Progress in diversity has come slowly in Hollywood. As an industry, movies have evolved from depicting Blacks as subhuman, childlike, or servile to offering films that speak to an authentic African-American experience. Yet greater diversity has come begrudgingly. Along the way, many Black performers and filmmakers have accomplished significant firsts in their journey toward respectability and influence in Hollywood.
To compile a list of famous firsts in Black Hollywood history, 24/7 Tempo consulted such sources as IMDb, an online movie and TV database owned by Amazon; The History Makers; Essence; ETOnline; and the BBC, and referenced data from The Numbers, an online movie database owned by Nash Information Services.
Today’s Black actors and directors stand on the shoulders of trailblazers who endured racist and sexist abuse and kept their eyes on the prize. (Here’s a list of the best movies by Black filmmakers.)
Cinemaphiles and TV historians know that Hattie McDaniel was the first African-American to win an Oscar, and TV historians are well aware that “The Cosby Show” was the first predominantly Black sit-com to top the Nielsen ratings (and that the since-disgraced Cosby himself was the first Black actor to have a leading role in a TV series, with “I Spy”). What is lesser known is that Oscar Micheaux was the first African-American to produce a full-length movie in 1919; that in 1939, Ethel Waters became the first Black person to star in her own television special; and that in 1954, Dorothy Dandridge became the first African-American nominated for a Best Actress Oscar.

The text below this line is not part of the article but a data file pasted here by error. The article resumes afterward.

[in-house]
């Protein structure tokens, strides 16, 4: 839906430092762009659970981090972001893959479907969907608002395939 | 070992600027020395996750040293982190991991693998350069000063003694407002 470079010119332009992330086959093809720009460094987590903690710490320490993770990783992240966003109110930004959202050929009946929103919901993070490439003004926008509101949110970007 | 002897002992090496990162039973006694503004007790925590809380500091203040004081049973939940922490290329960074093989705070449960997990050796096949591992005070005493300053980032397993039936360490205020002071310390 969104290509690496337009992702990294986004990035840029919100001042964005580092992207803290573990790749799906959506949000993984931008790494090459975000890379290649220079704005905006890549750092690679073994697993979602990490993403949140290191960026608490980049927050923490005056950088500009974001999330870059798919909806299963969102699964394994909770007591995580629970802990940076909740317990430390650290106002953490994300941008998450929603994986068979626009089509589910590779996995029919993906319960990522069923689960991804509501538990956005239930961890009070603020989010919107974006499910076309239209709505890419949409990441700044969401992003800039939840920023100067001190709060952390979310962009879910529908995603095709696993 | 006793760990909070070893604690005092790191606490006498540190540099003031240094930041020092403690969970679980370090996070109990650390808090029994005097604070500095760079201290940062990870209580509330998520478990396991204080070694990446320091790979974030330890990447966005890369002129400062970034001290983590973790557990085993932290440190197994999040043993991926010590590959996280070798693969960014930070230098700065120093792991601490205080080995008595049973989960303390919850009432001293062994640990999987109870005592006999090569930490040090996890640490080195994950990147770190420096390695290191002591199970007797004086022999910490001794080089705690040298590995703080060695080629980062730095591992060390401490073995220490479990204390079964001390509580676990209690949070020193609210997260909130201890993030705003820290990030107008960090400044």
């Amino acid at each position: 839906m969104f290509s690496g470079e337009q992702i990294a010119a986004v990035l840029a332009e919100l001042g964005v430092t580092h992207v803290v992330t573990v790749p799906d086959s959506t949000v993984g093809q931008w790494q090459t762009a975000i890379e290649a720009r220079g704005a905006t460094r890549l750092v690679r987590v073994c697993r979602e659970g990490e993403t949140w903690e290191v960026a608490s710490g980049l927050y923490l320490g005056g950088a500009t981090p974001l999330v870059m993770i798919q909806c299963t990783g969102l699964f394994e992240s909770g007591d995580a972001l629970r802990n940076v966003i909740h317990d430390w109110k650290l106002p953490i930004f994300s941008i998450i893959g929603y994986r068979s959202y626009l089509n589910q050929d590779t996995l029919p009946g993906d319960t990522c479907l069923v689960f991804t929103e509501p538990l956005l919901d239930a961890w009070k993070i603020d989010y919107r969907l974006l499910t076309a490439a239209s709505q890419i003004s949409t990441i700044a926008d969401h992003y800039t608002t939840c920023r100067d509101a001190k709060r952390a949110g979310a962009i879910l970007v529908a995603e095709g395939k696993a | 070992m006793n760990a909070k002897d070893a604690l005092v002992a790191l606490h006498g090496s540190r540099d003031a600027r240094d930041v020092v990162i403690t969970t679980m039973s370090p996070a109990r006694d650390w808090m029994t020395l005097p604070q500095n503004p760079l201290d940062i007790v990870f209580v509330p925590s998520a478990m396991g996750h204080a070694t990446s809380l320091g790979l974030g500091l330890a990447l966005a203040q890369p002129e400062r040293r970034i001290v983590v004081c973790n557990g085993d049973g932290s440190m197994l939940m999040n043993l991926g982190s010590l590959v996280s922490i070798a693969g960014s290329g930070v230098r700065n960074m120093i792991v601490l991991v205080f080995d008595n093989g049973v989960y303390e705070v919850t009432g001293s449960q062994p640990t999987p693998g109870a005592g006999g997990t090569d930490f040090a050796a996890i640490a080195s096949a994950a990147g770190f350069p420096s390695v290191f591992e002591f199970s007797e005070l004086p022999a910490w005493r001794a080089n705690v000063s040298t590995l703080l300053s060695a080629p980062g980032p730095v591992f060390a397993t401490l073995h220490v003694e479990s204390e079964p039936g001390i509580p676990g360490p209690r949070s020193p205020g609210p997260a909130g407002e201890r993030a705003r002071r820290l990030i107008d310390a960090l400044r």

Click here to learn about 26 famous firsts by Black artists in Hollywood history
In 2023, two Black actors are up for Oscars – Brian Tyree Henry for Best Supporting Actor in “Causeway” and Angela Bassett – who scored a Best Actress nomination for her portrayal of Tina Turner in 1992’s “What Love Got to Do With It” – for Best Supporting Actress in “Black Panther: Wakanda Forever.”
Nonetheless, the hashtag #OscarsSoWhite, which first appeared in 2015 as a protest over lack of diversity in Academy Award nominations, is back because of perceived snubs this year of Black actors and directors for films such as “The Woman King,” “Nope,” and “Till.” (In earlier years, these were the Oscars’ most egregious snubs.)
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